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Its impact is drastic and real: Youtube's AIdriven recommendation system would present sports videos for days if one happens to watch a live baseball game on the platform ; email writing becomes much faster with machine learning (ML) based auto-completion ; many businesses have adopted natural language processing based chatbots as part of their customer services . AI has also greatly advanced human capabilities in complex decision-making processes ranging from determining how to allocate security resources to protect airports  to games such as poker  and Go . All such tangible and stunning progress suggests that an "AI summer" is happening. As some put it, "AI is the new electricity" . Meanwhile, in the past decade, an emerging theme in the AI research community is the so-called "AI for social good" (AI4SG): researchers aim at developing AI methods and tools to address problems at the societal level and improve the wellbeing of the society.
New technologies have enabled the investigation of biology and human health at an unprecedented scale and in multiple dimensions. These dimensions include myriad properties describing genome, epigenome, transcriptome, microbiome, phenotype, and lifestyle. No single data type, however, can capture the complexity of all the factors relevant to understanding a phenomenon such as a disease. Integrative methods that combine data from multiple technologies have thus emerged as critical statistical and computational approaches. The key challenge in developing such approaches is the identification of effective models to provide a comprehensive and relevant systems view. An ideal method can answer a biological or medical question, identifying important features and predicting outcomes, by harnessing heterogeneous data across several dimensions of biological variation. In this Review, we describe the principles of data integration and discuss current methods and available implementations. We provide examples of successful data integration in biology and medicine. Finally, we discuss current challenges in biomedical integrative methods and our perspective on the future development of the field.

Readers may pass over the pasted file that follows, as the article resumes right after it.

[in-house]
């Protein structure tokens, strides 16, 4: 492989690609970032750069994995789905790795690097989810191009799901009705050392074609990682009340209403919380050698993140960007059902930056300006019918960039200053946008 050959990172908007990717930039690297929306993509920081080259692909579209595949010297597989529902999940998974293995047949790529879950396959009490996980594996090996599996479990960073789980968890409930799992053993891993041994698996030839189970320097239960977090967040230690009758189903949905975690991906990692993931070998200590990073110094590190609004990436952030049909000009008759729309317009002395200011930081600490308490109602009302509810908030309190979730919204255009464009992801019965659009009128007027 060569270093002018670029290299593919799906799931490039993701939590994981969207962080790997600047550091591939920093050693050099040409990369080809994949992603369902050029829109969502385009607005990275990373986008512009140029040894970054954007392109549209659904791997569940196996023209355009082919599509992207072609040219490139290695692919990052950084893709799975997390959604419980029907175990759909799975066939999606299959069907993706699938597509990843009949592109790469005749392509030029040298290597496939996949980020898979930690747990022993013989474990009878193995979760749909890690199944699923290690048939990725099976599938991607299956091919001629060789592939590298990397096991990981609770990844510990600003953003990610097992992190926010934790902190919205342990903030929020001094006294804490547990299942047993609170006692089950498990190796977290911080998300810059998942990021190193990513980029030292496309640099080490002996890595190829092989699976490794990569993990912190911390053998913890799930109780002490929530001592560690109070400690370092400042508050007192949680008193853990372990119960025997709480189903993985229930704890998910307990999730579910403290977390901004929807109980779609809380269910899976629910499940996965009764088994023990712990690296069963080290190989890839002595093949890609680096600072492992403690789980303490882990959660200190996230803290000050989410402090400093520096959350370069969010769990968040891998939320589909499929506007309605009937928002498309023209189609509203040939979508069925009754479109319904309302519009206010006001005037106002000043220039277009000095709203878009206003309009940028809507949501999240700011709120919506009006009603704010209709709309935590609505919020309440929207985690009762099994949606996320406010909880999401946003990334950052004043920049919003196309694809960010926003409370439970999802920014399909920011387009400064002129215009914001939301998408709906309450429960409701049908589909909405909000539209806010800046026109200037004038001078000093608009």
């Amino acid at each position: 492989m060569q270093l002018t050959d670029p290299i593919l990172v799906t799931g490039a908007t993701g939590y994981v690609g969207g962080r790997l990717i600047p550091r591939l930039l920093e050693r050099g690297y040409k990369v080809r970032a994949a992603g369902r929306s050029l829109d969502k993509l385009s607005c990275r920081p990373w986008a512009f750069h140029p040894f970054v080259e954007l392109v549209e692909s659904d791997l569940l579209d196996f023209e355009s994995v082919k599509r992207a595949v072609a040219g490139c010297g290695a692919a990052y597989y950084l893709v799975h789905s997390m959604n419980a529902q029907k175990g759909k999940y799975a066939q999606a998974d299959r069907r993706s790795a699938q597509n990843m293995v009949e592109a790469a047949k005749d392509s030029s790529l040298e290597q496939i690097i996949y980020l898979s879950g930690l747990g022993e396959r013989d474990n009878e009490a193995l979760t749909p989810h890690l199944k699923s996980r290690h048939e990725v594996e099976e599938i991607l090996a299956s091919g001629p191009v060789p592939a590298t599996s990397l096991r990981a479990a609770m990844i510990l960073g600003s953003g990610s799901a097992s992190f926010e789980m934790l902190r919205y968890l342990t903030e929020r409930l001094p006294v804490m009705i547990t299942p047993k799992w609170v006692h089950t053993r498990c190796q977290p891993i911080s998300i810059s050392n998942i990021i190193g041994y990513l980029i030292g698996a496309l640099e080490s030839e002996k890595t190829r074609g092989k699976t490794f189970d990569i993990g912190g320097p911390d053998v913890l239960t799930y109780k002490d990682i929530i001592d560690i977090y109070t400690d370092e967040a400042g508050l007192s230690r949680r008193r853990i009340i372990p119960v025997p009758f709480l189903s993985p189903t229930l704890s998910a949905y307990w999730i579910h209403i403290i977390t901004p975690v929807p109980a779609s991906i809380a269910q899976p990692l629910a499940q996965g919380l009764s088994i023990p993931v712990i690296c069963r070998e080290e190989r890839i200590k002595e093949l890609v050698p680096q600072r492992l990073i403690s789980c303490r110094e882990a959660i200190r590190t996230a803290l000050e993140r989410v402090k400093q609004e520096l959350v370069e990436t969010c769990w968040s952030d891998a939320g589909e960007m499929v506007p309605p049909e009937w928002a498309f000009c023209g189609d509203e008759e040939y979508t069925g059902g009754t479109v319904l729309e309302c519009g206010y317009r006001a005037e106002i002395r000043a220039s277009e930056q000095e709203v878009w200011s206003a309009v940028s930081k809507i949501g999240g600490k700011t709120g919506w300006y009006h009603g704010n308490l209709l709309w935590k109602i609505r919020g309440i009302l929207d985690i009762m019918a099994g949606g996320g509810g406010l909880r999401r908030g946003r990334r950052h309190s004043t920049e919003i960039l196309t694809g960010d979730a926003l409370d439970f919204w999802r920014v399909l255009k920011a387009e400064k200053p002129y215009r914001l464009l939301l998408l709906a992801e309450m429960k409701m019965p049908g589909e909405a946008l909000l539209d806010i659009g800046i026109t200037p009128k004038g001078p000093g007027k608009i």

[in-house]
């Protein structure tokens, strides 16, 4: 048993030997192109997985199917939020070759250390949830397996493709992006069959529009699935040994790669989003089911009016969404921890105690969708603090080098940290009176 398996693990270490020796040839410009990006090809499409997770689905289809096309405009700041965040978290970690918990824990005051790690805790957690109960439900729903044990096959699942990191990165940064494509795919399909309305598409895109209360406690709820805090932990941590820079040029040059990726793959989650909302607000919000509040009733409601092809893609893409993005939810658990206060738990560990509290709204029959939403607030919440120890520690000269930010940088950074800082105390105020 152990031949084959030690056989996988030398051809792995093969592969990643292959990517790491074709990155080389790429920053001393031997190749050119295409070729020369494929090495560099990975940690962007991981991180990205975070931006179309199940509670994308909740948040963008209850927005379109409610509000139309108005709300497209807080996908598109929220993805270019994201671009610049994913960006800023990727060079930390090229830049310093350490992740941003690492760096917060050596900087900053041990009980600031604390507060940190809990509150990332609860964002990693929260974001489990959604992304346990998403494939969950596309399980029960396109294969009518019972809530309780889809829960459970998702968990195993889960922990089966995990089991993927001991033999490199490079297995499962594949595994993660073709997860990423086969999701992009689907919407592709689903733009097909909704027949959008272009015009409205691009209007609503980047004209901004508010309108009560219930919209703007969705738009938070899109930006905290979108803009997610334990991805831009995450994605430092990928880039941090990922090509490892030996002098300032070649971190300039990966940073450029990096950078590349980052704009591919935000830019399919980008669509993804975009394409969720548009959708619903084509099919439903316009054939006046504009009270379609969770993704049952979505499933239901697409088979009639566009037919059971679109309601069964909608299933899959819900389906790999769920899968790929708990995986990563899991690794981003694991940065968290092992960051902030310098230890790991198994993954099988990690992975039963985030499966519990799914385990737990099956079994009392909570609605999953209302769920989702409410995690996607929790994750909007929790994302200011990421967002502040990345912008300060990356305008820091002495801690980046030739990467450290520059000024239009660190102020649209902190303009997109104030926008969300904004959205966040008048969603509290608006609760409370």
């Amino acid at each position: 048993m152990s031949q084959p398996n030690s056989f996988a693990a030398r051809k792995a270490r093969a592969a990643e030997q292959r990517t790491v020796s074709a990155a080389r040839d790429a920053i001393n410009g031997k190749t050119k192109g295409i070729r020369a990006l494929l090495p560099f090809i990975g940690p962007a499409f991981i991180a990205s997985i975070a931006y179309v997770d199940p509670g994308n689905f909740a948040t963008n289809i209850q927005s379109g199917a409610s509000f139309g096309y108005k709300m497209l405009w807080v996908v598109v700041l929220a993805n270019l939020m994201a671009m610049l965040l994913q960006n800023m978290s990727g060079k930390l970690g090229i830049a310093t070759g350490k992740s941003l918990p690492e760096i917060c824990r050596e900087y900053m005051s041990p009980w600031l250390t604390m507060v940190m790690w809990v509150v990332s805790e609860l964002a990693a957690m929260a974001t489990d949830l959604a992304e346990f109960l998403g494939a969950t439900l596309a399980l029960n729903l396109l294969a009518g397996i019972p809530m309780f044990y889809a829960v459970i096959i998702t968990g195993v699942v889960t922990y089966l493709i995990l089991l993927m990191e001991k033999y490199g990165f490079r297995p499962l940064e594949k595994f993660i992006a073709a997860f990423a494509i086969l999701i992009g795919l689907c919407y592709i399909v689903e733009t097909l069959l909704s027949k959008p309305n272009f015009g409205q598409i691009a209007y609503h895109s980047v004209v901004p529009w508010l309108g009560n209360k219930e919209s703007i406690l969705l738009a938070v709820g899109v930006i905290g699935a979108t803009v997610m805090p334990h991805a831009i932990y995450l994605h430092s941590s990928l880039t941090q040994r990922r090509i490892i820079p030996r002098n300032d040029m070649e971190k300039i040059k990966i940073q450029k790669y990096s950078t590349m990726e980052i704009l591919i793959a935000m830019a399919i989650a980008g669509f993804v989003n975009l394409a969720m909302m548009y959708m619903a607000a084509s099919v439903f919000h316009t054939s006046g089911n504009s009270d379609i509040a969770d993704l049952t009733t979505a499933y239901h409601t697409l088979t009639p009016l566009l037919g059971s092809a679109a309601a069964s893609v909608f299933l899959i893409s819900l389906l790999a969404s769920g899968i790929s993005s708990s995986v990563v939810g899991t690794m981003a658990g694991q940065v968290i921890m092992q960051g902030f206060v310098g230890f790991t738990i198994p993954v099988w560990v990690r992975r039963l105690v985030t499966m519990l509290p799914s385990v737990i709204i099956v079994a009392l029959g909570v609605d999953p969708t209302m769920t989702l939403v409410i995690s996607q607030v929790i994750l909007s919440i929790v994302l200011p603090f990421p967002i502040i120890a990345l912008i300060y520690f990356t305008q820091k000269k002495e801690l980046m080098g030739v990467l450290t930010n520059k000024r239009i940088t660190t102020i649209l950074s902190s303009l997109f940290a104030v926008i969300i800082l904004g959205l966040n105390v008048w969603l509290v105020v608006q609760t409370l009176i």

Objective: This work investigates the hypothesis that focal seizures can be predicted using scalp electroencephalogram (EEG) data. Our first aim is to learn features that distinguish between the interictal and preictal regions. The second aim is to define a prediction horizon in which the prediction is as accurate and as early as possible, clearly two competing objectives. Methods: Convolutional filters on the wavelet transformation of the EEG signal are used to define and learn quantitative signatures for each period: interictal, preictal, and ictal. The optimal seizure prediction horizon is also learned from the data as opposed to making an a priori assumption. Results: Computational solutions to the optimization problem indicate a ten-minute seizure prediction horizon. This result is verified by measuring Kullback-Leibler divergence on the distributions of the automatically extracted features. Conclusion: The results on the EEG database of 204 recordings demonstrate that (i) the preictal phase transition occurs approximately ten minutes before seizure onset, and (ii) the prediction results on the test set are promising, with a sensitivity of 87.8% and a low false prediction rate of 0.142 FP/h. Our results significantly outperform a random predictor and other seizure prediction algorithms. Significance: We demonstrate that a robust set of features can be learned from scalp EEG that characterize the preictal state of focal seizures.